Po Man’s Child

{Warning: This review mentions a sexual practice some readers may find offensive or troubling. Also, suicide, self-mutilation, and drug addiction.} It has been said the sins of the parents sometimes come to rest on the back of the children; that in order to shake free of past tragedies, one must fully face them and accept the lessons they aim to teach. Based on my reading of Po Man’s Child by Marci Blackman, I understand the validity of dealing with family Read More …

Yabo

I don’t remember when or how, but I was introduced to a snippet of Yabo many months ago through the characters Ruby, Ramses, and Jules. Yabo was released in 2014, and finally, in 2017, I can remove it from my TBR list with much delight. If Yabo has been lingering on your (Black/lesbian/queer) TBR list too, move it to the top. Make it a priority. This book ain’t for the faint of heart. You must read with care and memory, Read More …

Happiness, Like Water

I love short story collections. They offer readers a chance to walk a mile in so many different shoes. Each story is an opportunity to be someone different, and experience reality through the eyes of a character completely opposite in every way imaginable. The mark of a great collection is one where no matter how many characters dwell within its pages or the scenarios they experience, the reader can see herself or understand their choices. Happiness, Like Water flows with Read More …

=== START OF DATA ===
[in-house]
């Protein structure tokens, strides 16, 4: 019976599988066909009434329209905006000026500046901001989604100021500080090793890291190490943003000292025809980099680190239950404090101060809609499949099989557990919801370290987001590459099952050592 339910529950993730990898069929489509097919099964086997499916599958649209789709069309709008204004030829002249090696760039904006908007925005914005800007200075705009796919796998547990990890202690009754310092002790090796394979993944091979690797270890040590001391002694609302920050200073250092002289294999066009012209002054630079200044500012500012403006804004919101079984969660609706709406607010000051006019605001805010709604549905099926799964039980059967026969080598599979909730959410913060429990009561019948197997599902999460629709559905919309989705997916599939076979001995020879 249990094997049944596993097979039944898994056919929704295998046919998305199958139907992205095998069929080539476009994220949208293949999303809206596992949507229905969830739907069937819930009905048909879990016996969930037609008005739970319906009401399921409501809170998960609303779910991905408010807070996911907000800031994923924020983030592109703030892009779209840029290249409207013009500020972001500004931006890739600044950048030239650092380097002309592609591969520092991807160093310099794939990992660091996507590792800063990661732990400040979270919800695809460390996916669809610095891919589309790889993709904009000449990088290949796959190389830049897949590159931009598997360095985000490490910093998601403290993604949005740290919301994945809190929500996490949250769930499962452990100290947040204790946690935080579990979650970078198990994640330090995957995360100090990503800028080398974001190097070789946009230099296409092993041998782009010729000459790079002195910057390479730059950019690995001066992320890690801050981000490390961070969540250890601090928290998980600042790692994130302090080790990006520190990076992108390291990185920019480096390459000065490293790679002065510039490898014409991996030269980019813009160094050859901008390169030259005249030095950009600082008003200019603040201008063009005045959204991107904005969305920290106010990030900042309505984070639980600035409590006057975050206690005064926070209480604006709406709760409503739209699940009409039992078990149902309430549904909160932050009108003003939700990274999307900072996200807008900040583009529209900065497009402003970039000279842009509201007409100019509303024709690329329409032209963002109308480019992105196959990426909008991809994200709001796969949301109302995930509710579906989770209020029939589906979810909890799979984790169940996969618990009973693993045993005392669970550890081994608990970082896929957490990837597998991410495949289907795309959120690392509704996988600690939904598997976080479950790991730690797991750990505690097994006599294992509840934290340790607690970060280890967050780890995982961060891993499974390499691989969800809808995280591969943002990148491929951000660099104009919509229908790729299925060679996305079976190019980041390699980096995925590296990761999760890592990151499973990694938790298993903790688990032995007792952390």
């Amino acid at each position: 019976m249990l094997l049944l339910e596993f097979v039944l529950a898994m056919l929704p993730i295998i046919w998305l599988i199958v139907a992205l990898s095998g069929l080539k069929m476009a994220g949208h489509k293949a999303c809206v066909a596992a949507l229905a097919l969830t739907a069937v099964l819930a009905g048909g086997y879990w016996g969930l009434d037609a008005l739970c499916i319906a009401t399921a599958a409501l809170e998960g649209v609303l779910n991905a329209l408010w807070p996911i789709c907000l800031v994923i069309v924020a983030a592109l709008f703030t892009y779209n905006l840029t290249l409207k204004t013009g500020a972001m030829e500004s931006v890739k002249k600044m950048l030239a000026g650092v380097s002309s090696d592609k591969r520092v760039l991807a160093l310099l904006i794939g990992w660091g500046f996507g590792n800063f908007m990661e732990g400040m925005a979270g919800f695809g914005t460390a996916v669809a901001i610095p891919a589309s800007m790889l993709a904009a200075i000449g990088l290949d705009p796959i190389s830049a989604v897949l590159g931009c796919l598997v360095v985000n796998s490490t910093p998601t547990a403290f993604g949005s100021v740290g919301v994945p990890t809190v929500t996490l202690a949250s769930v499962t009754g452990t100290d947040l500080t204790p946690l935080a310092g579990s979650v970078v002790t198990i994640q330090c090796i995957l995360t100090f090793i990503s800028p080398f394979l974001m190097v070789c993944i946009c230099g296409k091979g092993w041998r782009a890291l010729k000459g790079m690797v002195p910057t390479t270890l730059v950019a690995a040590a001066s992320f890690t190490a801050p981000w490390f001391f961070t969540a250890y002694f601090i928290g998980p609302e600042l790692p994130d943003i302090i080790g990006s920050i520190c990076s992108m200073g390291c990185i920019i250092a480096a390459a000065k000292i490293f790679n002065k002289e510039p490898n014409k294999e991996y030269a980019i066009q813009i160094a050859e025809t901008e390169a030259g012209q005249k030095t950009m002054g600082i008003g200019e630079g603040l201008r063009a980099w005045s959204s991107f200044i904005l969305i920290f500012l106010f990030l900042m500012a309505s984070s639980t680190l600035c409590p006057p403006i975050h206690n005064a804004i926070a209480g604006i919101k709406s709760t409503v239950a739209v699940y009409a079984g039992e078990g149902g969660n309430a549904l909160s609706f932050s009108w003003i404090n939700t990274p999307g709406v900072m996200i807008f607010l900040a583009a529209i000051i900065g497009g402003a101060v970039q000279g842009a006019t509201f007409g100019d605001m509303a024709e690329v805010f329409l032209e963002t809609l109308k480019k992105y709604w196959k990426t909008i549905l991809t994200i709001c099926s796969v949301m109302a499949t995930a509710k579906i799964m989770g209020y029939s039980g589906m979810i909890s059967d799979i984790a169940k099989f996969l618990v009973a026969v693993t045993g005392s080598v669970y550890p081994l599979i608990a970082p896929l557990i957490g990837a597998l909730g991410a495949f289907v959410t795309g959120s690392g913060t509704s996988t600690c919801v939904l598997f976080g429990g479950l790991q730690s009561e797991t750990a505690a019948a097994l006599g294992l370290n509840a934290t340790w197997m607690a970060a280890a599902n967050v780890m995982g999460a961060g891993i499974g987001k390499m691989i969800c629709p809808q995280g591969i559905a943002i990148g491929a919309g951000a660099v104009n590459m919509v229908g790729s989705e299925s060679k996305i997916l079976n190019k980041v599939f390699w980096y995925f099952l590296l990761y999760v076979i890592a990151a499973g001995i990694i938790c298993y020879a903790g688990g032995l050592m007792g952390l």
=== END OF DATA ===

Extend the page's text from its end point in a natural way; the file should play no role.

Five Classic Black Lesbian Books that You’ve Probably Never Heard of But Need to Read

I recently attended a literary conference focused on lesbian literature and was shocked at how many attendees didn’t know anything about Black lesbian literature outside of two or three authors. Most were familiar with Jewelle Gomez’s The Gilda Stories, which celebrated its 25th anniversary last year, and Audre Lorde, the consummate Black lesbian poet, but that was about it. Full disclosure: I wrote an entire dissertation on the marginalization of Black lesbian literature, so I might know more about Black Read More …

I Am Your Sister: Collected and Unpublished Writings of Audre Lorde

Every once in a while, the BLLC Review  will feature a brief, academic-ish review of a non-fiction Black lesbian text. This is our first offering. I Am Your Sister: Collected and Unpublished Writings of Audre Lorde is in part inspired by the opening of the Audre Lorde Papers housed at the Spelman Archives at Spelman College, where co-editors Beverly Guy-Sheftall and Johnetta B. Cole have been faculty and administrators. The Arcus grant that funded the processing of the archives also established Read More …